Here, I have no idea what the facility’s written policies and procedures required because neither party has submitted them. Nevertheless, CMS has not alleged that the facility lacked written policies, nor that the written policies themselves were inadequate. I can therefore reasonably infer that, whatever their specifics, the policies prohibited resident neglect. See Southpark Meadows, DAB No. 2703 at 7 (acknowledging a facility’s “tacit” policy).
Resident 1 (R1). R1 was an 82-year-old man suffering from Alzheimer’s disease and left-side hemiplegia, a form of paralysis, caused by a stroke. CMS Ex. 2 at 29. He was totally dependent on staff for all activities of daily living, including eating. CMS Ex. 2 at 57-58; P. Ex. 3 at 1-2 (Folsom Decl. ¶ 2). R1 was a small man. According to an October 25, 2014 nutritional status assessment, he was 5’2” tall and weighed 104 pounds; his weight had been stable. CMS Ex. 2 at 60.
In R1’s care plan, dated May 14, 2015, the facility acknowledged that he was at risk for weight loss. The plan’s goals included his maintaining adequate hydration and his maintaining a weight of at least 94 pounds, preferably increasing it to 108 pounds. He was to consume at least 75% of his meals. Staff were instructed to weigh him monthly, encourage fluids and eating, offer assistance, and (added on July 8) “monitor for signs and symptoms of dehydration,” notifying his physician as necessary. The plan called for a dietary assessment, as needed. CMS Ex. 2 at 52-53.
Staff did not monitor R1 for signs and symptoms of dehydration. CMS Ex. 2 at 53. These include dry lips, dry mouth, sunken eyes, decreased urine output, and skin that feels dry to the touch. CMS Ex. 7 at 6 (Bennett Decl. ¶ 13). Had staff noted any of these signs, they could and should have intervened to prevent kidney damage. Dr. Michael Bennett, medical consultant for the state agency, points out that R1 could have been encouraged to drink water every hour; he could have been weighed daily to ensure that he was not losing water weight and becoming even more dehydrated. CMS Ex. 7 at 6 (Bennett Decl. ¶ 13). I see no evidence that staff did any of this.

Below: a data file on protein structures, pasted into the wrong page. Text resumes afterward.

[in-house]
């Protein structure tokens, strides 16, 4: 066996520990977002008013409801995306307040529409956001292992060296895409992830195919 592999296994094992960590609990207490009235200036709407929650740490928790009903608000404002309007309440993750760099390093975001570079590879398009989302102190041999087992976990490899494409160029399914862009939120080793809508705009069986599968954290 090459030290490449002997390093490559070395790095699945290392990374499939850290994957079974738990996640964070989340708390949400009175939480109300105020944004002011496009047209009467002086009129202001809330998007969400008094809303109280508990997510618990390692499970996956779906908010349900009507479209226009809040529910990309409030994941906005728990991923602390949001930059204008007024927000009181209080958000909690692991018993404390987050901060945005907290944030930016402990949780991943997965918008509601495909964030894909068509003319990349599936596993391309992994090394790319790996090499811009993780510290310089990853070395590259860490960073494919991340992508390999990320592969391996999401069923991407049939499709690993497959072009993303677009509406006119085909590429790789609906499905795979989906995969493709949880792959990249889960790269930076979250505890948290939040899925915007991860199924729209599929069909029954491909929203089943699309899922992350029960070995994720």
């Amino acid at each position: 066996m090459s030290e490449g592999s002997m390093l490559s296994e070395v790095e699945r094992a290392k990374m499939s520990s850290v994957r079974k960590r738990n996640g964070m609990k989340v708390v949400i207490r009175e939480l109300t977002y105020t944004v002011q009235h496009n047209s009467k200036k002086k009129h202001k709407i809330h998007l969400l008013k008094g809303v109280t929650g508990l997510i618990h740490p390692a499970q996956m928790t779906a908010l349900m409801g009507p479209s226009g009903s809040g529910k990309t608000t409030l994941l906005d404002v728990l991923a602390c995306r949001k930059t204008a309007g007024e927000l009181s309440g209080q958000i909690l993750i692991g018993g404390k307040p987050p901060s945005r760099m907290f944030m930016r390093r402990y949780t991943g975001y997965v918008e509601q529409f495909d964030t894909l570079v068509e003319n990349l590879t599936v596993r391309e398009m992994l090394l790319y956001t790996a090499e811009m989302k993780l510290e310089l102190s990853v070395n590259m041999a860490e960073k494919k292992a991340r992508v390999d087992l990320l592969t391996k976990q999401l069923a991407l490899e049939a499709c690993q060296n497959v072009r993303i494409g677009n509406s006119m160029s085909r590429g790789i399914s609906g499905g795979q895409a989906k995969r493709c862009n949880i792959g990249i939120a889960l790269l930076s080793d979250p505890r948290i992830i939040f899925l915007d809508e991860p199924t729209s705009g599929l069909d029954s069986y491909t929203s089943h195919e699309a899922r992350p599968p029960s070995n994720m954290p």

Further, notwithstanding the care plan’s professed goal of assuring that R1 consumed at least 75% of his meals (in order to maintain his weight and keep him well-nourished and hydrated), the facility’s food logs show that he regularly ate less than he required:
- On July 3, he ate less than half of his breakfast and less than half of his lunch;
- On July 4, he ate none to 25% of his dinner;
- On July 5, he ate less than half of his lunch; there is no record of his eating dinner;
- On July 6, he ate less than half of his breakfast and less than half of his lunch; again there is no record of his eating dinner;
- On July 8, he ate less than half of his breakfast and less than half of his lunch;
- On July 9 and 10, he ate none to 25% of his dinner;
- On July 11, he ate none to 25% of his breakfast and none to 25% of his dinner;
- On July 12, he ate less than half of his dinner;
- On July 13, he ate less than half of his breakfast and none to 25% of his lunch;
- On July 14, he ate less than half of his breakfast and none to 25% of his lunch; again, there is no record of his eating dinner;
- On July 15, he ate less than half of his breakfast and none to 25% of his dinner;
- On July 16, he ate less than half of his breakfast, less than half of his lunch, and none to 25% of his dinner;
- On July 17, he ate less than half of his dinner;
- On July 18, he ate none to 25% of his breakfast, none to 25% of his lunch, and less than half of his dinner.
CMS Ex. 2 at 45-46; CMS Ex. 6 at 3 (Gallow –Davis Decl. ¶ 7); P. Ex. 2 at 7-10.
Unquestionably, R1’s food consumption was not adequate to prevent malnutrition and dehydration. As Dr. Bennett points out, the body derives significant fluids from food, so failing to ensure that the resident eats properly contributes to dehydration. CMS Ex. 7 at 3 (Bennett Decl. ¶ 9). By not assuring that R1 was eating well, the facility was setting him up to become dehydrated as well as malnourished. And, given R1’s fragility, he was at risk of becoming malnourished or dehydrated very quickly. CMS Ex. 7 at 5 (Bennett Decl. ¶¶ 11, 12).